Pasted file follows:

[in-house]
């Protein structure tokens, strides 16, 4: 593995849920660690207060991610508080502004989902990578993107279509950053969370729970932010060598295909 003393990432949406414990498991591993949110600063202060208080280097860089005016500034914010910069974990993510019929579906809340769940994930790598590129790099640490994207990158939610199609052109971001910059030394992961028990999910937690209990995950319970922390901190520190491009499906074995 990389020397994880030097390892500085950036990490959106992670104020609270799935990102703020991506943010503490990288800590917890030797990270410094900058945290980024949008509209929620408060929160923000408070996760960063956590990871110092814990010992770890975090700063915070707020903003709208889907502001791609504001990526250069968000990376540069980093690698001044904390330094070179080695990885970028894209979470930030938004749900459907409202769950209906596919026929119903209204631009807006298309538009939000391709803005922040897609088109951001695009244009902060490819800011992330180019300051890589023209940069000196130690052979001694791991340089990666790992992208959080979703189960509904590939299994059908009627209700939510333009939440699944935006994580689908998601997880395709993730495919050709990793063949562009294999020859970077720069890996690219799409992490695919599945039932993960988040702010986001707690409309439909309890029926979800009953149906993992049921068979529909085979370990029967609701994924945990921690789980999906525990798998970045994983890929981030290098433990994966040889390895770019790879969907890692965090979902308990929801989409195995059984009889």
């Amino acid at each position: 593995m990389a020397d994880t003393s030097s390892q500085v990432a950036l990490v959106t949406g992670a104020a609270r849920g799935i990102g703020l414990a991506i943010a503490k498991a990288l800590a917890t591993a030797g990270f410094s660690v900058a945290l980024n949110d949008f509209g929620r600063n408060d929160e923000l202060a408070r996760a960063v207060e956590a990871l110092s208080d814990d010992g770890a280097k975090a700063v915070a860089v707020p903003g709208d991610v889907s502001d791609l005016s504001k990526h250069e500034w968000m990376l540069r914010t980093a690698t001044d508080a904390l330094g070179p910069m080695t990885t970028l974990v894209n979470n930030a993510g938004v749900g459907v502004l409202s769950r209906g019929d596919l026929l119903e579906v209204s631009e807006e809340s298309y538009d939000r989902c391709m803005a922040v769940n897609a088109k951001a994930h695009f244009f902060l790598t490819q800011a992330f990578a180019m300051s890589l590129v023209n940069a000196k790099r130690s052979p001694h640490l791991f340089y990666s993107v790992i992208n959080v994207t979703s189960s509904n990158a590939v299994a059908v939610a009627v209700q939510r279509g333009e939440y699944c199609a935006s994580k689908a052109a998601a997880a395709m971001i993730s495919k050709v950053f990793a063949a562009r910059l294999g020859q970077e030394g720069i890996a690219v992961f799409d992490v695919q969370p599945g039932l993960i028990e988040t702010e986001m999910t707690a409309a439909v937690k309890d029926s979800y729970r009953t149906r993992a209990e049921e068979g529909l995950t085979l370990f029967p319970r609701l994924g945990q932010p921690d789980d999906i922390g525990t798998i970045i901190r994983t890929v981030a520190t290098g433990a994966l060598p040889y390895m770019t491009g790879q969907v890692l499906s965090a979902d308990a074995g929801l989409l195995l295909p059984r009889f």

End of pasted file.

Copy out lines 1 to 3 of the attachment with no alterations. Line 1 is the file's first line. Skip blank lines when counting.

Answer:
[in-house]
């Protein structure tokens, strides 16, 4: 593995849920660690207060991610508080502004989902990578993107279509950053969370729970932010060598295909 003393990432949406414990498991591993949110600063202060208080280097860089005016500034914010910069974990993510019929579906809340769940994930790598590129790099640490994207990158939610199609052109971001910059030394992961028990999910937690209990995950319970922390901190520190491009499906074995 990389020397994880030097390892500085950036990490959106992670104020609270799935990102703020991506943010503490990288800590917890030797990270410094900058945290980024949008509209929620408060929160923000408070996760960063956590990871110092814990010992770890975090700063915070707020903003709208889907502001791609504001990526250069968000990376540069980093690698001044904390330094070179080695990885970028894209979470930030938004749900459907409202769950209906596919026929119903209204631009807006298309538009939000391709803005922040897609088109951001695009244009902060490819800011992330180019300051890589023209940069000196130690052979001694791991340089990666790992992208959080979703189960509904590939299994059908009627209700939510333009939440699944935006994580689908998601997880395709993730495919050709990793063949562009294999020859970077720069890996690219799409992490695919599945039932993960988040702010986001707690409309439909309890029926979800009953149906993992049921068979529909085979370990029967609701994924945990921690789980999906525990798998970045994983890929981030290098433990994966040889390895770019790879969907890692965090979902308990929801989409195995059984009889």
């Amino acid at each position: 593995m990389a020397d994880t003393s030097s390892q500085v990432a950036l990490v959106t949406g992670a104020a609270r849920g799935i990102g703020l414990a991506i943010a503490k498991a990288l800590a917890t591993a030797g990270f410094s660690v900058a945290l980024n949110d949008f509209g929620r600063n408060d929160e923000l202060a408070r996760a960063v207060e956590a990871l110092s208080d814990d010992g770890a280097k975090a700063v915070a860089v707020p903003g709208d991610v889907s502001d791609l005016s504001k990526h250069e500034w968000m990376l540069r914010t980093a690698t001044d508080a904390l330094g070179p910069m080695t990885t970028l974990v894209n979470n930030a993510g938004v749900g459907v502004l409202s769950r209906g019929d596919l026929l119903e579906v209204s631009e807006e809340s298309y538009d939000r989902c391709m803005a922040v769940n897609a088109k951001a994930h695009f244009f902060l790598t490819q800011a992330f990578a180019m300051s890589l590129v023209n940069a000196k790099r130690s052979p001694h640490l791991f340089y990666s993107v790992i992208n959080v994207t979703s189960s509904n990158a590939v299994a059908v939610a009627v209700q939510r279509g333009e939440y699944c199609a935006s994580k689908a052109a998601a997880a395709m971001i993730s495919k050709v950053f990793a063949a562009r910059l294999g020859q970077e030394g720069i890996a690219v992961f799409d992490v695919q969370p599945g039932l993960i028990e988040t702010e986001m999910t707690a409309a439909v937690k309890d029926s979800y729970r009953t149906r993992a209990e049921e068979g529909l995950t085979l370990f029967p319970r609701l994924g945990q932010p921690d789980d999906i922390g525990t798998i970045i901190r994983t890929v981030a520190t290098g433990a994966l060598p040889y390895m770019t491009g790879q969907v890692l499906s965090a979902d308990a074995g929801l989409l195995l295909p059984r009889f």